Figure 1. Male and female of Maculinea teleius butterfly (Photo by Daniel Sánchez-García)
Colony of ants is a perfect place for many organisms to live - it provides a safe shelter and food resources. Organisms that use the resources of social insect colonies like ants, are called social parasites, and a good example of such organisms are obligatory parasitic Maculinea butterflies. The larvae of these butterflies in order to get inside ant nest and then integrate with the host colony have to break the code that is used by the ants to distinguish the individuals from their colony from strangers. Such a code is a specific odor determined by a mixture of chemical compounds, called cuticular hydrocarbons (CHC). In addition, butterfly larvae are able to imitate the sounds produced by their host ants to communicate with each other.
Maculinea butterflies possessing such a complex life cycle and numerous adaptations are very vulnerable to environmental changes and extinction. Many of these butterfly populations have disappeared in recent decades, but fortunately, a few successful reintroductions have also been successfully carried out. One such example could be the reintroduction of the butterfly Maculinea teleius, which took place in the Netherlands in 1990 where butterflies from Polish population were translocated. The difference, currently almost 30 generations of butterflies, between the Polish (source) and the Dutch (reintroduced) population gives us a great and unique opportunity to study changes in butterfly adaptations to their local habitat and local host ants.
In our project, we examine:
1) how the genetic structure of the reintroduced population has changed in comparison to the source population; we want to know levels of genetic variation and whether it is different in both populations studied.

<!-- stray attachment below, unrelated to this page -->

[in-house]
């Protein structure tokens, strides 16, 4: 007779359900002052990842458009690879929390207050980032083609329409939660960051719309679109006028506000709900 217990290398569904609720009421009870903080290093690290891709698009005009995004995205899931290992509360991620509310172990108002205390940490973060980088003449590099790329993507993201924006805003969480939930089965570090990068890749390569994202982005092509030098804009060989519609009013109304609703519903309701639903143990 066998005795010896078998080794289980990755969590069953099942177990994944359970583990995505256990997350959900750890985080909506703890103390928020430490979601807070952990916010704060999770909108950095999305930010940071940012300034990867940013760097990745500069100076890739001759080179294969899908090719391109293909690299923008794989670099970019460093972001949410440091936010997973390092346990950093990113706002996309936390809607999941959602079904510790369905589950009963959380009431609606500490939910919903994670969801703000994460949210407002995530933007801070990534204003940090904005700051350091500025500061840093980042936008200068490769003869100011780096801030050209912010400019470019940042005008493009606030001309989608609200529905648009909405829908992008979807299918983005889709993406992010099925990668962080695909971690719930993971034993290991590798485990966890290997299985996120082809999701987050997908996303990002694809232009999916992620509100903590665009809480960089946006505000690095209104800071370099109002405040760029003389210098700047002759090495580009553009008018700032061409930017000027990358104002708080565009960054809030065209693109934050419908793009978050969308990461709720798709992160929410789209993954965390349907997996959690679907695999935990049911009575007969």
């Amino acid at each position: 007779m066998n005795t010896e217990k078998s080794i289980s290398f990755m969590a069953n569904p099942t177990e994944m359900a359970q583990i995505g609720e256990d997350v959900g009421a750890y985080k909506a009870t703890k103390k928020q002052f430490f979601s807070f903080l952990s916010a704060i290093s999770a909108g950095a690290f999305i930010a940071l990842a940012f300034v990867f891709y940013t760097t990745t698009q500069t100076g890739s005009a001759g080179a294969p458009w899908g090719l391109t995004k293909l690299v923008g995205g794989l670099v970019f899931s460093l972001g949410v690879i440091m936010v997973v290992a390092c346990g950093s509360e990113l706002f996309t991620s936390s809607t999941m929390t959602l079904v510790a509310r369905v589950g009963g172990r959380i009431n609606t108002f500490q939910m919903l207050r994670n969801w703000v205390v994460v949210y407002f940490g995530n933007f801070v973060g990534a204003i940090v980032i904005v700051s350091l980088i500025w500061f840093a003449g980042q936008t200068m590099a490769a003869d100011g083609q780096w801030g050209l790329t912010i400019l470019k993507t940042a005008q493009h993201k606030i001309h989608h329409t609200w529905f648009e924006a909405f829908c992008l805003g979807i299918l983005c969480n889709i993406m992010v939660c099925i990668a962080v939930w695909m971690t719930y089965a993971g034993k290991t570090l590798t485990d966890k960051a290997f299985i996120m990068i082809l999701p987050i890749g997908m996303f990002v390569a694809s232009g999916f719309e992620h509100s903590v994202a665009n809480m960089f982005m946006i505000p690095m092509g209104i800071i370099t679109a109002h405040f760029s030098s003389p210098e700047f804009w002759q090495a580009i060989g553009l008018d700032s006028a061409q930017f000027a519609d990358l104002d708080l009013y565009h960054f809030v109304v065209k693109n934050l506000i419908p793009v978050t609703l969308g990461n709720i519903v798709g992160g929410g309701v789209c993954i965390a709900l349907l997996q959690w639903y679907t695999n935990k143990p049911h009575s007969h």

2) We also study the morphological characteristics of adult butterflies as we know that both populations live in different habitat conditions, which in turn can affect the dispersal of butterflies. Differences in dispersal capabilities may be reflected in butterfly morphology, in e.g., thorax size, body weight or wing size and shape. To study this part we are using the method of geometric morphometric. Moreover, we possess samples of butterflies taken from Polish population in 1990. Such data allow us to detect changes not only between reintroduced and source populations but also understand whether any changes in butterfly wing pattern happened in the source population during 30 years.
Figure 2. M. teleius wing with marked landmarks (Photo by Daniel Sánchez-García)
3) We also want to check whether and how the adaptations of butterfly larvae could have changed to be better adopted to their local host ants. Therefore, we plan to compare chemical profiles of cuticular hydrocarbons and sounds produced by butterfly larvae and host ants from the source and reintroduced populations. In addition, we will perform experiments to test butterfly larval adoption and survival rate in the colonies of ants from the same place of origin and in ant colonies from other populations. To test the of magnitude of potential changes in the source and reintroduced populations of M. teleius we will use other, outgroup, unrelated population of this butterfly and its host ants.
Figure 3. M. teleius larvae with M. scabrinodis worker and ant larvae (Photo by Daniel Sánchez-García)
The knowledge that will be gathered due to our project will contribute to better understanding of important phenomena in evolutionary biology, such as relationship in the parasite-host system or the emergence of adaptation to local conditions. It will allow us to broaden our knowledge about ecology of butterflies, how the environment in which they live can shape morphological features related to dispersal. We can find out more about the systems of communication of myrmecophilic butterfly larvae and their host ants. Our findings can also have practical significance and they can be used as a guide to the reintroduction processes of Maculinea butterflies and other insect species whose life cycles are associated with ants.
Project is funded by Polish National Science Centre (OPUS 2018/31/B/NZ8/03476).
dr Irma Wynhoff
De Vlinderstichting / Dutch Butterfly Conservation
Butterfly Conservation Europe,
Wageningen, The Netherlands
prof. Patrizia d’Ettorre
Laboratory of Experimental and Comparative Ethology (LEEC)
Université Sorbonne Paris Nord
dr Luca Pietro Casacci
Department of Life Sciences and Systems Biology,
Via Accademia Albertina 13,
Group of Social and Myrmecophilous Insects
Museum and Institute of Zoology, PAS
dr Magdalena Witek
mgr Daniel Sánchez García